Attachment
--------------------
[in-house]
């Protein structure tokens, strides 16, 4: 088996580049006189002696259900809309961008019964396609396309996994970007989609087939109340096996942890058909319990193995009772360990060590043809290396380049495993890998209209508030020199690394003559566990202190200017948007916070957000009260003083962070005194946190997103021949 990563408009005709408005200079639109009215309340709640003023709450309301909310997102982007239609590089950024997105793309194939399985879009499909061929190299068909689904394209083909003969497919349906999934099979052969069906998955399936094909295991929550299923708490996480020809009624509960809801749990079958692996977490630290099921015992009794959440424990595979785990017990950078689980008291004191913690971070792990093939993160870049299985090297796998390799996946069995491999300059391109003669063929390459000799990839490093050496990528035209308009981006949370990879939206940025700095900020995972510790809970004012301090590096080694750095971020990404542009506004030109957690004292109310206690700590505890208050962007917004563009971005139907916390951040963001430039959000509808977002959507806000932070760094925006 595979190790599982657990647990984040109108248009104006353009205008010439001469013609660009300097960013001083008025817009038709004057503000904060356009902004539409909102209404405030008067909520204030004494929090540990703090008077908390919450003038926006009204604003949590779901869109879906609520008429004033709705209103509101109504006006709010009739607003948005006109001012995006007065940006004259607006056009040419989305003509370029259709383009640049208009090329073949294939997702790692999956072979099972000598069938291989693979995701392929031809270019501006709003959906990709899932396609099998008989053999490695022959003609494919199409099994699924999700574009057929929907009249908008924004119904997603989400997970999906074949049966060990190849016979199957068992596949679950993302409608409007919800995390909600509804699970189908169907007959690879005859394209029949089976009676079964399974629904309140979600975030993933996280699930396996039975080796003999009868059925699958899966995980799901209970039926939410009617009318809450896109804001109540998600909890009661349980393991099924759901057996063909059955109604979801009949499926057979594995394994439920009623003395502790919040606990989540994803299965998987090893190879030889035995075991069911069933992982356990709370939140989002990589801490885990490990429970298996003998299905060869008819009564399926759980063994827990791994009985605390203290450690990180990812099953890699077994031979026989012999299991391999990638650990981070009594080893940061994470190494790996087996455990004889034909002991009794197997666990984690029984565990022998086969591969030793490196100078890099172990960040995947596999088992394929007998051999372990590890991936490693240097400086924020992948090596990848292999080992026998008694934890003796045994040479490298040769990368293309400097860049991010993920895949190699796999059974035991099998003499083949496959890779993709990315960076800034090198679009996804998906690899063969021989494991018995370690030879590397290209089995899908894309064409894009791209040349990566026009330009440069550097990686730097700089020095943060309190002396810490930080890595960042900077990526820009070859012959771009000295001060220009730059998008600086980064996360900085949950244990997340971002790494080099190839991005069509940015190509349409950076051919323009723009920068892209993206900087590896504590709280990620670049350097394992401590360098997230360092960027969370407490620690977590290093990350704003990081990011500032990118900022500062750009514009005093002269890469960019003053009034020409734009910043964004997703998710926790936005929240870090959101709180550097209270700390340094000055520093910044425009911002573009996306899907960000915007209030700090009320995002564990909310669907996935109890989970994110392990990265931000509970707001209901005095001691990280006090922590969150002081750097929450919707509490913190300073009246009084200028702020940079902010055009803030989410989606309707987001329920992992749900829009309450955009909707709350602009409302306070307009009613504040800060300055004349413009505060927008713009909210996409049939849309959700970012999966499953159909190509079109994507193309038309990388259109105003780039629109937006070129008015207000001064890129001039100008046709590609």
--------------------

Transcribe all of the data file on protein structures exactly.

[in-house]
């Protein structure tokens, strides 16, 4: 088996580049006189002696259900809309961008019964396609396309996994970007989609087939109340096996942890058909319990193995009772360990060590043809290396380049495993890998209209508030020199690394003559566990202190200017948007916070957000009260003083962070005194946190997103021949 990563408009005709408005200079639109009215309340709640003023709450309301909310997102982007239609590089950024997105793309194939399985879009499909061929190299068909689904394209083909003969497919349906999934099979052969069906998955399936094909295991929550299923708490996480020809009624509960809801749990079958692996977490630290099921015992009794959440424990595979785990017990950078689980008291004191913690971070792990093939993160870049299985090297796998390799996946069995491999300059391109003669063929390459000799990839490093050496990528035209308009981006949370990879939206940025700095900020995972510790809970004012301090590096080694750095971020990404542009506004030109957690004292109310206690700590505890208050962007917004563009971005139907916390951040963001430039959000509808977002959507806000932070760094925006 595979190790599982657990647990984040109108248009104006353009205008010439001469013609660009300097960013001083008025817009038709004057503000904060356009902004539409909102209404405030008067909520204030004494929090540990703090008077908390919450003038926006009204604003949590779901869109879906609520008429004033709705209103509101109504006006709010009739607003948005006109001012995006007065940006004259607006056009040419989305003509370029259709383009640049208009090329073949294939997702790692999956072979099972000598069938291989693979995701392929031809270019501006709003959906990709899932396609099998008989053999490695022959003609494919199409099994699924999700574009057929929907009249908008924004119904997603989400997970999906074949049966060990190849016979199957068992596949679950993302409608409007919800995390909600509804699970189908169907007959690879005859394209029949089976009676079964399974629904309140979600975030993933996280699930396996039975080796003999009868059925699958899966995980799901209970039926939410009617009318809450896109804001109540998600909890009661349980393991099924759901057996063909059955109604979801009949499926057979594995394994439920009623003395502790919040606990989540994803299965998987090893190879030889035995075991069911069933992982356990709370939140989002990589801490885990490990429970298996003998299905060869008819009564399926759980063994827990791994009985605390203290450690990180990812099953890699077994031979026989012999299991391999990638650990981070009594080893940061994470190494790996087996455990004889034909002991009794197997666990984690029984565990022998086969591969030793490196100078890099172990960040995947596999088992394929007998051999372990590890991936490693240097400086924020992948090596990848292999080992026998008694934890003796045994040479490298040769990368293309400097860049991010993920895949190699796999059974035991099998003499083949496959890779993709990315960076800034090198679009996804998906690899063969021989494991018995370690030879590397290209089995899908894309064409894009791209040349990566026009330009440069550097990686730097700089020095943060309190002396810490930080890595960042900077990526820009070859012959771009000295001060220009730059998008600086980064996360900085949950244990997340971002790494080099190839991005069509940015190509349409950076051919323009723009920068892209993206900087590896504590709280990620670049350097394992401590360098997230360092960027969370407490620690977590290093990350704003990081990011500032990118900022500062750009514009005093002269890469960019003053009034020409734009910043964004997703998710926790936005929240870090959101709180550097209270700390340094000055520093910044425009911002573009996306899907960000915007209030700090009320995002564990909310669907996935109890989970994110392990990265931000509970707001209901005095001691990280006090922590969150002081750097929450919707509490913190300073009246009084200028702020940079902010055009803030989410989606309707987001329920992992749900829009309450955009909707709350602009409302306070307009009613504040800060300055004349413009505060927008713009909210996409049939849309959700970012999966499953159909190509079109994507193309038309990388259109105003780039629109937006070129008015207000001064890129001039100008046709590609």